Mentioning the traps, and there’s a lot of variety in those as well. They can be floor, wall or ceiling mounted, and come in electric, spike and launcher varieties. At least those are the ones I’ve seen so far! Again, a building strategy is helpful here, as launchers can fire Husks off cliff edges for an easy vanquish, for instance. Different trap schematics can be discovered in the Lloot Lllamas (yes, really) that are earned in the aftermath of missions, or that can be purchased with either in-game or real currency. Yes, micro transactions are alive and well in Fortnite. I’ve not yet had to resort to buying my way to victory with IRL currency, but it’s comforting to know that if I was suddenly afflicted with more money than sense, the option is there.
The missions can be undertaken either solo, or with friends or strangers via the medium of Xbox Live. The matchmaking works well, and the drop in/drop out aspect of co-op play is working perfectly, with random players joining and leaving the missions as the fancy takes them. Map exploration is a group venture, and as your compatriots find things or rescue stranded survivors, rewards for each player are placed on the map. In a nice touch, each reward package is tied to a particular player, so it isn’t just the guy who happened to be closest gets all the good loot, everyone has an equal chance to get the goodies.
Once the mission point is discovered, the base must be constructed around it, and then when the base is built to everyone’s satisfaction, waves of Husks will appear from the storm and attempt to stop whatever it is you are trying to achieve. There are a few different flavours of husk to defeat too, ranging from simple zombies who lurch up and either attempt to hit you, or apply their fists to the walls of your building. Other types include a baseball husk, who pitches bones at you, a husk with a beehive on his head who can use AoE attacks, and even a husk that can fling skulls over walls to damage your objective (remember to build that roof, guys!). Teamwork here is very important, with shoot outs to where the Husks are massing very helpful to keep your mission on track.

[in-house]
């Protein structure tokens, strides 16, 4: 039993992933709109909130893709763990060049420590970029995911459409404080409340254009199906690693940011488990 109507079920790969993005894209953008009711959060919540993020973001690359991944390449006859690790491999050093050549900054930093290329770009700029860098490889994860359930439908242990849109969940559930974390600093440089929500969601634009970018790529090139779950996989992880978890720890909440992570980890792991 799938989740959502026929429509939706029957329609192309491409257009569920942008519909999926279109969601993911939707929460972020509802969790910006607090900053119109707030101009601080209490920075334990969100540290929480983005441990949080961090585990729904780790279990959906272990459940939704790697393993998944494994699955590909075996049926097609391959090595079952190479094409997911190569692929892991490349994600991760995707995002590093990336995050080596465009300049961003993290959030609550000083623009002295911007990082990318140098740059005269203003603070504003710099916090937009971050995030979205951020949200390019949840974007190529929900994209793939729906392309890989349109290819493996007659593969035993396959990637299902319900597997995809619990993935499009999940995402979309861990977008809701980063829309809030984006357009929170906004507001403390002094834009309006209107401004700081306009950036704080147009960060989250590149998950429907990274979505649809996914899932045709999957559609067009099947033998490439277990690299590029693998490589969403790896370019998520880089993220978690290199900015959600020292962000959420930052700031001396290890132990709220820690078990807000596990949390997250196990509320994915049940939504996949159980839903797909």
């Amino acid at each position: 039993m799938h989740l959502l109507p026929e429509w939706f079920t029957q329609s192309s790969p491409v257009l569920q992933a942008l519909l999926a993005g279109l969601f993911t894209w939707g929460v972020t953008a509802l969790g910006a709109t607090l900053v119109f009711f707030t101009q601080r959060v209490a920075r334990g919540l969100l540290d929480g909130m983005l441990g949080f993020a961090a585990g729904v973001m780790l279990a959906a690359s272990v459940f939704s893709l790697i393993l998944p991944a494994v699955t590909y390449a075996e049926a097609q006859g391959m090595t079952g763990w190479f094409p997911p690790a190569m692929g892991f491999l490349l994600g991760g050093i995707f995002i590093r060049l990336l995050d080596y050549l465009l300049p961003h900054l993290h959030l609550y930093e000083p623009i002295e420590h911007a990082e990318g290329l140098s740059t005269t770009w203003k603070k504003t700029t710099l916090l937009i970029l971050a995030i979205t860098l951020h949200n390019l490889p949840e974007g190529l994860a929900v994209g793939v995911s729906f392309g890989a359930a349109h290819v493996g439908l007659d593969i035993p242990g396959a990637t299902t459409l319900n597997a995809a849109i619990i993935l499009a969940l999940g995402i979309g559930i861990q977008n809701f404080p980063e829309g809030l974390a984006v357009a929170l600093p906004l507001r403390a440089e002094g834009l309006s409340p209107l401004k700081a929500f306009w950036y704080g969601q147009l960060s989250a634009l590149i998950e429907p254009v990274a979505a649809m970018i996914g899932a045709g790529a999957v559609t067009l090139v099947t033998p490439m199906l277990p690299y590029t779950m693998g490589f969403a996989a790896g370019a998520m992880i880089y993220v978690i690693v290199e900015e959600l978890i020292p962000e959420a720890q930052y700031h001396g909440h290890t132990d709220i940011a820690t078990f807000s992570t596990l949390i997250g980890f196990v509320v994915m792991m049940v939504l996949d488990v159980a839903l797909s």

It’s in the middle of a firefight that another ingenious crafting part is revealed. Going full rock and roll with automatic weapons will drain your ammo reserve in no time, so Epic Games’ answer to this to hold your finger on ‘X’, the reload button. As long as you have the correct materials, your character will craft the correct ammo type for the weapon that you have equipped. This has saved my bacon on more than one occasion, as the Husks crept closer and the structure was being damaged…
The release model for this game is somewhat interesting as well. It is in the Game Preview program at the moment, and if you pay you can gain access to the “Founders Pack” that allows you play the game right now and grants some extra loot. If you don’t want to pay, then Fortnite is set to be a free to play offering sometime in 2018. The good news is that this game doesn’t play like anything else on the market, but the bad news is that the missions are somewhat samey – Go to a location, explore until you find the point you need to defend, build a structure, defend said structure until the time runs down, home in time for tea and crumpets. Rinse and repeat.
All in all, Fortnite is shaping up to be a very interesting proposition indeed. The blend of crafting, strategy, teamwork and Horde mode from the Gears of War games is a compelling one, and the “just one more go” draw is very strong indeed. With tweaks to mission structure and more variety, and with more exposition of how and why you are doing things (it’s a little sparse at the moment), then this could well be one to keep an eye on.